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What is the term for that?
A game that used to cost money but is so old that it is now available for free (though not always open-sourced).

Also, does anyone know where I can find a list of such games?

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Downvote with no explanation? How does that help anyone? –  James P. Wright Jul 28 '11 at 19:51
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That said, you're probably thinking of "public domain" (which is quite rare to find for games) or "abandonware" (which isn't really legal). –  Josh Petrie Jul 28 '11 at 19:53
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"the license is available to use the ideas in the game to develop your own game" - I don't know of any licenses for "ideas in the game". –  Tetrad Jul 28 '11 at 20:07
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basically I mean, where I could reproduce the game myself (on anothe rplatform for example). SOME license like this must exist or all those Tetris clones or PacMan clones are in for some real trouble some day. –  James P. Wright Jul 28 '11 at 20:14
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@James: There is no such license; the fundamental assumption of the question is wrong. Those clones are either legal because the mechanics are not patented and they do not cause consumer confusion, or they are illegal but not worth resources prosecuting. I'm voting to close. –  user744 Jul 28 '11 at 20:19
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3 Answers

Unless what you're wanting to do falls under copyright, trademarks, or patents, you're free to do whatever. Generally speaking, mechanics aren't protected. Names are. Art is (and that includes things like music and level design). You can make a "clone" in the sense that it's a very similar game, but you can't call your Tetris clone "Tris" and not expect some lawyers to get involved. Likewise I wouldn't make a pacman clone with the same board layout and look of the characters. But you could probably do something with nearly identical mechanics and a different skin.

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The term is 'Freeware' (if the game was officially released for free by the company late in it's life), or 'public domain' if the copyright ran out. Copyrights last too long in the US, and no game has hit the 'automatic' lapse of copyright.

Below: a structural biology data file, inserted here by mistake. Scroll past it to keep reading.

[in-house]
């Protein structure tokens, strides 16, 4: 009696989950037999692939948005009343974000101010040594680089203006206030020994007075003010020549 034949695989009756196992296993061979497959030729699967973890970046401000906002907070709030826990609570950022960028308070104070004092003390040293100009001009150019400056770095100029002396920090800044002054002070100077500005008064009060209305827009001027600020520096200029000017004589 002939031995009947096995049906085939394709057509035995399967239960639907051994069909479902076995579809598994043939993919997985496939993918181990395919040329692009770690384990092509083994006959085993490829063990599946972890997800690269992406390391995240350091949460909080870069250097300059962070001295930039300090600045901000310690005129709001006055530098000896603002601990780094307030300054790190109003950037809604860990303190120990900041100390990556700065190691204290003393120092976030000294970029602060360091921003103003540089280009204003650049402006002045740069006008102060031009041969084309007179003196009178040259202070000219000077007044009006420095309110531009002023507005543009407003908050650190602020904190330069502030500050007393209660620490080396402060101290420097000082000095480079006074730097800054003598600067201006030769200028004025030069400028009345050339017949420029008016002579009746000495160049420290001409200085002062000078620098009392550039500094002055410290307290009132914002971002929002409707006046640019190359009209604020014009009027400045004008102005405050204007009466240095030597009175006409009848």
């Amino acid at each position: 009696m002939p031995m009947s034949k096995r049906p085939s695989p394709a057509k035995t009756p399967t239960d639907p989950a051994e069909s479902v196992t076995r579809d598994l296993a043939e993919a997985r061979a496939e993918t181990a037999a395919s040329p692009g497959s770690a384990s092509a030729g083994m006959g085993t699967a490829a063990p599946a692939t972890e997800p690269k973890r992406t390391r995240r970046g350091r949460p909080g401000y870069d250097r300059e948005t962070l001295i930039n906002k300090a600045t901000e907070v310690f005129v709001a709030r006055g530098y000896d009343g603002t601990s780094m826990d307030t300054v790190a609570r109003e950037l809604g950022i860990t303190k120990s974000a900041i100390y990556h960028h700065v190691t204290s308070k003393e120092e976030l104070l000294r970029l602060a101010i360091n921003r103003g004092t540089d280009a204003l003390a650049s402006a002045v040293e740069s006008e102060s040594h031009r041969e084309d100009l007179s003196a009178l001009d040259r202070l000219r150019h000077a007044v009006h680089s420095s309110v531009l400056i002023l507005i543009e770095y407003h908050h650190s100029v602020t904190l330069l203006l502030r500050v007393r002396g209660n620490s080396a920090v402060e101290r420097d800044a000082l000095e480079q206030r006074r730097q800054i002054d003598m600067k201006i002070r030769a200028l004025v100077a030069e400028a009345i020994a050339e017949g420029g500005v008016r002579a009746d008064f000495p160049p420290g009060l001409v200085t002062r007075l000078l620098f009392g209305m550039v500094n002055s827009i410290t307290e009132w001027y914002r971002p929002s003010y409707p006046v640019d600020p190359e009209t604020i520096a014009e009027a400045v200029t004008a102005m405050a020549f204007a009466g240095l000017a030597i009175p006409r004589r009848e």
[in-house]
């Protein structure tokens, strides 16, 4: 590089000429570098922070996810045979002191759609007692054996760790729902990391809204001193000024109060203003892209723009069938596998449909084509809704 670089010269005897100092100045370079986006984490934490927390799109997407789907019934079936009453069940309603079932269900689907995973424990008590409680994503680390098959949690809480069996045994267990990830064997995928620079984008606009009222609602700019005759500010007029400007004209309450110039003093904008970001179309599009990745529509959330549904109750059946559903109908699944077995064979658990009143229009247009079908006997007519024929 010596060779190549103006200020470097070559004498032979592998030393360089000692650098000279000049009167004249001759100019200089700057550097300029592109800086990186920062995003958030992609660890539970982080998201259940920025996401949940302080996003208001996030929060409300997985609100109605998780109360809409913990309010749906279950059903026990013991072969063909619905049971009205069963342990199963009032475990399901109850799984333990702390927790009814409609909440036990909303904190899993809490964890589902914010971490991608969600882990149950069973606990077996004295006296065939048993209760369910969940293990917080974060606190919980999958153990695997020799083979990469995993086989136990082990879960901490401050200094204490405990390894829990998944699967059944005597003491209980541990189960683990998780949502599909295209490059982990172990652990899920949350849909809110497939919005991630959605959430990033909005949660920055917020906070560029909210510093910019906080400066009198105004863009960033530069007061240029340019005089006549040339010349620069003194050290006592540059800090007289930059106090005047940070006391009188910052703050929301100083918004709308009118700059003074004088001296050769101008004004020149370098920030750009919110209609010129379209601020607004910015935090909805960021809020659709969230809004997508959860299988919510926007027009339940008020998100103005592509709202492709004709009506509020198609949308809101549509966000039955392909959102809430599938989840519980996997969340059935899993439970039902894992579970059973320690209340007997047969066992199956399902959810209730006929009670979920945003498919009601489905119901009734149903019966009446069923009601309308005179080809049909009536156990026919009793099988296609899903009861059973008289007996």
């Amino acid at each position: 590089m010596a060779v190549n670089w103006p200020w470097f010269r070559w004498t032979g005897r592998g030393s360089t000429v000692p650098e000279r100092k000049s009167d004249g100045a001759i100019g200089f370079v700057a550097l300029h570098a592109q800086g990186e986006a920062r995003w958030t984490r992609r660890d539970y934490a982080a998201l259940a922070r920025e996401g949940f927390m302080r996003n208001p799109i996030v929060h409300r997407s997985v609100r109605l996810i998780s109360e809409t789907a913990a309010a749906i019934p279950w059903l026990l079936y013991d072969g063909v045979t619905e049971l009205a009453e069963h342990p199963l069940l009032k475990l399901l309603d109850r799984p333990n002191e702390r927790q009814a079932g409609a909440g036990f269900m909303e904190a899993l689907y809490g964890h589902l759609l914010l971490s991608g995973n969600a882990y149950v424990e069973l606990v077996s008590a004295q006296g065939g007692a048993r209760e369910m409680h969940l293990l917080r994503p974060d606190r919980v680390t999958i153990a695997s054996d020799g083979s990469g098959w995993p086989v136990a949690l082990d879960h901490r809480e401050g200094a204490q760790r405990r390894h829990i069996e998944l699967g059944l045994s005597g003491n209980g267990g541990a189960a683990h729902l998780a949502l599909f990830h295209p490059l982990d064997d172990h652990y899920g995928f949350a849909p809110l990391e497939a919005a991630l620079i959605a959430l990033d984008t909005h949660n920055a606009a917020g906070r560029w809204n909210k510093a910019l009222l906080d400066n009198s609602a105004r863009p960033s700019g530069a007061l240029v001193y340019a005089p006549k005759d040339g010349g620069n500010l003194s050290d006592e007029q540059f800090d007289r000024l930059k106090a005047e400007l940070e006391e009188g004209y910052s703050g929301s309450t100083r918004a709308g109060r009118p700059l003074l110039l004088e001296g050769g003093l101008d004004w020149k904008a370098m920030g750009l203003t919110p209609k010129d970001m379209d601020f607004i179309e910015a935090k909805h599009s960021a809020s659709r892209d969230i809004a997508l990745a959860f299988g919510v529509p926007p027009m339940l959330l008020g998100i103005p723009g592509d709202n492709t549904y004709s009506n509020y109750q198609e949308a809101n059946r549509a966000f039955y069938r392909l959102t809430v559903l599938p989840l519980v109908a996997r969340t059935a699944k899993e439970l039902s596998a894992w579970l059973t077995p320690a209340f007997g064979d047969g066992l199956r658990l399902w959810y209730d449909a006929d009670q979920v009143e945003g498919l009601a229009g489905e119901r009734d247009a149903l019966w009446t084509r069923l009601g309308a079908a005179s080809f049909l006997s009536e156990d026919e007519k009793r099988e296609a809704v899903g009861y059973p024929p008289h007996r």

There is also the term 'Abandonware', which usually means "the game/software is old and no longer being sold or supported". Many people think that abandonware can be distributed legally, but that is not true. Someone still owns the copyright on those games, though in many cases the exact owner is a mystery even to the owner.

Wikipedia has a list of freeware games: http://en.wikipedia.org/wiki/List_of_freeware_video_games

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There are also some games that have been open sourced, but not made free. The levels and media generally aren't made free. Duke Nukem 3D is an obvious case - you can legally download, read, modify and build the source, but you can't play the game (no graphics, sounds, level files...) unless you've paid for it. –  Steve314 Jul 28 '11 at 21:17
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The terminology you're asking about is "abandonware" (which is a combination of elements from the words "abandoned" and "software"), but free doesn't necessarily mean the copyright holder permitted it to be free (see my final paragraph about downloads below...).

For a list of abandonware game titles, there is one famous web site that provides a fairly extensive list which is also categorized for further convenience:

  Abandonia
  http://www.abandonia.com/

A note about downloads: There are a few vendors who are known for allowing the old copies to be distributed freely (and I'm not aware of any that are [intentionally] open source), but as far as I know this is so rare that you might as well assume that any abandoned game you can download likely involves a copyright violation even if the company has gone out of business (you'll need to consult legal expertise to find out how copyright works in your jurisdiction with regard to a particular title).

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"and I'm not aware of any that are [intentionally] open source" - Doom, Duke Nukem, Quake, Wolfenstein, Hexen, Sim City... even some newer games. –  BlueRaja - Danny Pflughoeft Jul 28 '11 at 21:13
    
Now I'm aware. Thanks (+1)! –  Randolf Richardson Jul 28 '11 at 21:15
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Jeff Minter has intentionally made all his old games available free, and I even think he used the term "abandonware" doing it. Not bad for a guy who once cursed pirates with the words "May the fleas of a thousand camels infest your armpits forever!" (scrolly message, Revenge of the Mutant Camels). –  Steve314 Jul 28 '11 at 21:21
    
@Steve314: Ha ha! That seems very familiar -- I probably saw it on my Commodore 64 back in the day. –  Randolf Richardson Jul 30 '11 at 0:19
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